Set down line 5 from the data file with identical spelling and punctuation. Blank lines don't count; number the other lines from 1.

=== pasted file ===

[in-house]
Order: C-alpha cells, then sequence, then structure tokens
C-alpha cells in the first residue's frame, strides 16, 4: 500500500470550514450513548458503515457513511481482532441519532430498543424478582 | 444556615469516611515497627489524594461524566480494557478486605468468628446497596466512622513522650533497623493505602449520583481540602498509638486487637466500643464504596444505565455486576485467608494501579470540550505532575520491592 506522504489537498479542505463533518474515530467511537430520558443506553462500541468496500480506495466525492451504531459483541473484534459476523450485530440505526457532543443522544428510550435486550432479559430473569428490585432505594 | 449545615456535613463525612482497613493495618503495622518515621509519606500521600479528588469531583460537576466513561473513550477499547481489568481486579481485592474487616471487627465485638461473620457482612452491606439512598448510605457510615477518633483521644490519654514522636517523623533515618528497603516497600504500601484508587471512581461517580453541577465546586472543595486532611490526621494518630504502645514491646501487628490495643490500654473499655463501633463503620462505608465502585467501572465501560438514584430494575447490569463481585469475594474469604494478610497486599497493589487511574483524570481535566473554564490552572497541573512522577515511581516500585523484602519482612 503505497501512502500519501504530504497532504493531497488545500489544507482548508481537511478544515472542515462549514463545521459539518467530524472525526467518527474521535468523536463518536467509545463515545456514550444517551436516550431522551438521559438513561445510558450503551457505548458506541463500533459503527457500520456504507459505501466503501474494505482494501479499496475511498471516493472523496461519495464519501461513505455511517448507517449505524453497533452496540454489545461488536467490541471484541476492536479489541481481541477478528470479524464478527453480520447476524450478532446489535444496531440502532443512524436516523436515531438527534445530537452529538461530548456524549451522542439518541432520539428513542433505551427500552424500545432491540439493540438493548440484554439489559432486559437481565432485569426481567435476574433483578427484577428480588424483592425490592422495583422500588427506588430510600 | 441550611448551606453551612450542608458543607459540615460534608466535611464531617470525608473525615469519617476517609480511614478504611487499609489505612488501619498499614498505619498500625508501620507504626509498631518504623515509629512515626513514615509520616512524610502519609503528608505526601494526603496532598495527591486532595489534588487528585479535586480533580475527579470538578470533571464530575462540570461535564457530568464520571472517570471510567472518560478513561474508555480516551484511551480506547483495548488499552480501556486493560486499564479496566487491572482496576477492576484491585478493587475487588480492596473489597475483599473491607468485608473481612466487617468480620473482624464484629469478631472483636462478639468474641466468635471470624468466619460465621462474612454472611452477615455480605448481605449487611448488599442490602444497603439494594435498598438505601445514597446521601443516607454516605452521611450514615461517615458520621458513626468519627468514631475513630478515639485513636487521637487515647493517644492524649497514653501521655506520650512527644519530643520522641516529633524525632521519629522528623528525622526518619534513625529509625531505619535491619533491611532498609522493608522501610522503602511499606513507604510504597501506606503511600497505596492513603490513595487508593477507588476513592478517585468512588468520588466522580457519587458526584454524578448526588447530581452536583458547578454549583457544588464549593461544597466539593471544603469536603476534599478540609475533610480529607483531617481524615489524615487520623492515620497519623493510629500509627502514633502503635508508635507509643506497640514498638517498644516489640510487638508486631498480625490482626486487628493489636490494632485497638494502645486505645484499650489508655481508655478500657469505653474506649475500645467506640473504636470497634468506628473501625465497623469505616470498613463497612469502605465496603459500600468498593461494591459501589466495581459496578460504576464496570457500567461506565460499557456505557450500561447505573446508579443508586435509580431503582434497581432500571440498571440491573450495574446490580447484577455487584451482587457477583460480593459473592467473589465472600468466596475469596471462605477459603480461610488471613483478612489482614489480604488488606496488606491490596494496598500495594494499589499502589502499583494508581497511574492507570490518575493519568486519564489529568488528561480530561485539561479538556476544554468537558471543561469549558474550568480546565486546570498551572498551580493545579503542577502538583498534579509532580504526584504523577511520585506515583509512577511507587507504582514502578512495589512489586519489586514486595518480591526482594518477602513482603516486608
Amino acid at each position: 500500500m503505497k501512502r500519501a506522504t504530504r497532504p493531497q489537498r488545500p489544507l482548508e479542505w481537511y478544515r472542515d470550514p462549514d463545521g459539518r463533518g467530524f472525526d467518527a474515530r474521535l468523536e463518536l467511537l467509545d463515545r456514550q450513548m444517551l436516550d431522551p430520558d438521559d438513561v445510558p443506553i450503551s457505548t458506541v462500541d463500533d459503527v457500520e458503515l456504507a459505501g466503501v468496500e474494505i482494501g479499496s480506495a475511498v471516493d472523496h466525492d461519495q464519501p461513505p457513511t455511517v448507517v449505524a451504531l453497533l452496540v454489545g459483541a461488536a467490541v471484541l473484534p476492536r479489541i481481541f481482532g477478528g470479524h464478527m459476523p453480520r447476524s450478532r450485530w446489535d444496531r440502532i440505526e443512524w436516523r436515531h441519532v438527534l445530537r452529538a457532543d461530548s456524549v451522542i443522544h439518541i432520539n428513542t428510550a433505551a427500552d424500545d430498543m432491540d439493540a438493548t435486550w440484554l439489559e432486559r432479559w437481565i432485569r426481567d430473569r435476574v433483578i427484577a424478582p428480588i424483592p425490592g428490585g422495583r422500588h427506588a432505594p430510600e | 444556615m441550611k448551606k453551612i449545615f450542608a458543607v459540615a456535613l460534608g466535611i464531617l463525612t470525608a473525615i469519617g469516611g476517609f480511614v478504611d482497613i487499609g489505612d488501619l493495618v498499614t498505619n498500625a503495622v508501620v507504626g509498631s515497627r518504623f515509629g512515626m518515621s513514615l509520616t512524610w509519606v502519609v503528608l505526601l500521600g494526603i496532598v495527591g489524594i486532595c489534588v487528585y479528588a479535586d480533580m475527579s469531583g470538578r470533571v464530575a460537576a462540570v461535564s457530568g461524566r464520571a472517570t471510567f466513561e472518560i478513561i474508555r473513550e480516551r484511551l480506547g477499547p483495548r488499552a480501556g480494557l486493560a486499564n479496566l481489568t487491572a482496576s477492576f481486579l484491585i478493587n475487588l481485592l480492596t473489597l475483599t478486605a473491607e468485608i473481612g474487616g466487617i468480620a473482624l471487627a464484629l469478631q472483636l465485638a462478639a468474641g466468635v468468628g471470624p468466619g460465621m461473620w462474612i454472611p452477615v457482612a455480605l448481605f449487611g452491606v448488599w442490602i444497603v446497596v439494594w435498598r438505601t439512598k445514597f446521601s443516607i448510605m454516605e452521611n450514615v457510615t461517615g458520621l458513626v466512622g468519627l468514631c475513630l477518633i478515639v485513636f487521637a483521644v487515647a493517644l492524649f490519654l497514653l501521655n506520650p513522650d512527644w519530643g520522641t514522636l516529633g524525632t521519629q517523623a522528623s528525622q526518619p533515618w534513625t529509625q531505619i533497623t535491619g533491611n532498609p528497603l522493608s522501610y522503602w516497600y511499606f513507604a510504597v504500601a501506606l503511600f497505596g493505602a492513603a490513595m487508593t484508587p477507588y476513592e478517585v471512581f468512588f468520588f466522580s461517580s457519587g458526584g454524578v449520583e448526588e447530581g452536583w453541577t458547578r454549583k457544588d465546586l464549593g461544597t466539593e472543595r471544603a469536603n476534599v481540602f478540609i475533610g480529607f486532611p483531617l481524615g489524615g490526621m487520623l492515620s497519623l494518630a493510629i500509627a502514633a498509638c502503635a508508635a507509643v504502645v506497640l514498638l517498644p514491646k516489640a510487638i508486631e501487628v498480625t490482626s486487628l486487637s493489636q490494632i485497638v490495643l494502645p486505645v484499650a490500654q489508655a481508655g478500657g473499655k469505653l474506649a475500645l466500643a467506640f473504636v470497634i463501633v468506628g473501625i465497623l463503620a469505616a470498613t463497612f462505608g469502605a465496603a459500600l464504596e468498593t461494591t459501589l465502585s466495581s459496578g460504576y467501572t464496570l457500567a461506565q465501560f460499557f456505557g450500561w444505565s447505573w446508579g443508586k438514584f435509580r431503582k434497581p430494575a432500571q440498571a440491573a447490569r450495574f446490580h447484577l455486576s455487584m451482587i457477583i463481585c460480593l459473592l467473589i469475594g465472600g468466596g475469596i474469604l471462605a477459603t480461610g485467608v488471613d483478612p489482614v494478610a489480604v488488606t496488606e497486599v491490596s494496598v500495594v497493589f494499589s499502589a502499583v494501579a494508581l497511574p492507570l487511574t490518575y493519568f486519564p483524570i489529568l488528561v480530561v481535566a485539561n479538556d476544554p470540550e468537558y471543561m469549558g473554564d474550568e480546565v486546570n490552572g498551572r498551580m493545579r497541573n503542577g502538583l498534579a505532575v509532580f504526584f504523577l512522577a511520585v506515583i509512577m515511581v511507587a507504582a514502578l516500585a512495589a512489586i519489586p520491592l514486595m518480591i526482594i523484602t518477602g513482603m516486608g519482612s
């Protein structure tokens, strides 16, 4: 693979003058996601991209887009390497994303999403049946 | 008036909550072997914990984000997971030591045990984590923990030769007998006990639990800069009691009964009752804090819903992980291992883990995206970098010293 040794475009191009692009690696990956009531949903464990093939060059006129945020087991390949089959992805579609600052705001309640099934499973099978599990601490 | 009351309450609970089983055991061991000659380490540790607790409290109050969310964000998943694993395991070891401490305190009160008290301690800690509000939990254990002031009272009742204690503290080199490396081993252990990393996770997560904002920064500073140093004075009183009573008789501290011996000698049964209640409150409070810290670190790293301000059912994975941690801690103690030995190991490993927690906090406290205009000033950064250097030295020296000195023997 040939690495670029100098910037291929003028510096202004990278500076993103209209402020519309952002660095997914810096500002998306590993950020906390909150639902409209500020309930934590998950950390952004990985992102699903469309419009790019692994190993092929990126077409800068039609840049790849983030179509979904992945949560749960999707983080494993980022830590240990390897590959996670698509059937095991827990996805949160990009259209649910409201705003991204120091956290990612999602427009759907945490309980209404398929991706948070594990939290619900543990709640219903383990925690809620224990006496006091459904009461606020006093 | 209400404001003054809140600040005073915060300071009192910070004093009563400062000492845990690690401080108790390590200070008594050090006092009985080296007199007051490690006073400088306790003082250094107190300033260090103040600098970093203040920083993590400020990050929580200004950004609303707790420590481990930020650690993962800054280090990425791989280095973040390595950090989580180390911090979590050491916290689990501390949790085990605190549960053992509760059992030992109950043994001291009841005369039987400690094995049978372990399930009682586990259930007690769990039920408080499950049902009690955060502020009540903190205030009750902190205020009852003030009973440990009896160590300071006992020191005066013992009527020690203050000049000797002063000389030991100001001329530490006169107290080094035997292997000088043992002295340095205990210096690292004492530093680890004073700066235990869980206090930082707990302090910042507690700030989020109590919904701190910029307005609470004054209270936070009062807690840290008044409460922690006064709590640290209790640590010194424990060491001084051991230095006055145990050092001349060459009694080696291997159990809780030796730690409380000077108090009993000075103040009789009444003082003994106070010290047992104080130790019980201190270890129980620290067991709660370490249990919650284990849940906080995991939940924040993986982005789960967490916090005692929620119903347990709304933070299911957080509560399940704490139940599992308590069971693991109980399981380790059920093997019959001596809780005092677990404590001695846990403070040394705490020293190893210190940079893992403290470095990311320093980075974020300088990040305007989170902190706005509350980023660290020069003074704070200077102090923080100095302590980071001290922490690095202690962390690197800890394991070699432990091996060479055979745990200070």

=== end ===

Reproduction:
């Protein structure tokens, strides 16, 4: 693979003058996601991209887009390497994303999403049946 | 008036909550072997914990984000997971030591045990984590923990030769007998006990639990800069009691009964009752804090819903992980291992883990995206970098010293 040794475009191009692009690696990956009531949903464990093939060059006129945020087991390949089959992805579609600052705001309640099934499973099978599990601490 | 009351309450609970089983055991061991000659380490540790607790409290109050969310964000998943694993395991070891401490305190009160008290301690800690509000939990254990002031009272009742204690503290080199490396081993252990990393996770997560904002920064500073140093004075009183009573008789501290011996000698049964209640409150409070810290670190790293301000059912994975941690801690103690030995190991490993927690906090406290205009000033950064250097030295020296000195023997 040939690495670029100098910037291929003028510096202004990278500076993103209209402020519309952002660095997914810096500002998306590993950020906390909150639902409209500020309930934590998950950390952004990985992102699903469309419009790019692994190993092929990126077409800068039609840049790849983030179509979904992945949560749960999707983080494993980022830590240990390897590959996670698509059937095991827990996805949160990009259209649910409201705003991204120091956290990612999602427009759907945490309980209404398929991706948070594990939290619900543990709640219903383990925690809620224990006496006091459904009461606020006093 | 209400404001003054809140600040005073915060300071009192910070004093009563400062000492845990690690401080108790390590200070008594050090006092009985080296007199007051490690006073400088306790003082250094107190300033260090103040600098970093203040920083993590400020990050929580200004950004609303707790420590481990930020650690993962800054280090990425791989280095973040390595950090989580180390911090979590050491916290689990501390949790085990605190549960053992509760059992030992109950043994001291009841005369039987400690094995049978372990399930009682586990259930007690769990039920408080499950049902009690955060502020009540903190205030009750902190205020009852003030009973440990009896160590300071006992020191005066013992009527020690203050000049000797002063000389030991100001001329530490006169107290080094035997292997000088043992002295340095205990210096690292004492530093680890004073700066235990869980206090930082707990302090910042507690700030989020109590919904701190910029307005609470004054209270936070009062807690840290008044409460922690006064709590640290209790640590010194424990060491001084051991230095006055145990050092001349060459009694080696291997159990809780030796730690409380000077108090009993000075103040009789009444003082003994106070010290047992104080130790019980201190270890129980620290067991709660370490249990919650284990849940906080995991939940924040993986982005789960967490916090005692929620119903347990709304933070299911957080509560399940704490139940599992308590069971693991109980399981380790059920093997019959001596809780005092677990404590001695846990403070040394705490020293190893210190940079893992403290470095990311320093980075974020300088990040305007989170902190706005509350980023660290020069003074704070200077102090923080100095302590980071001290922490690095202690962390690197800890394991070699432990091996060479055979745990200070």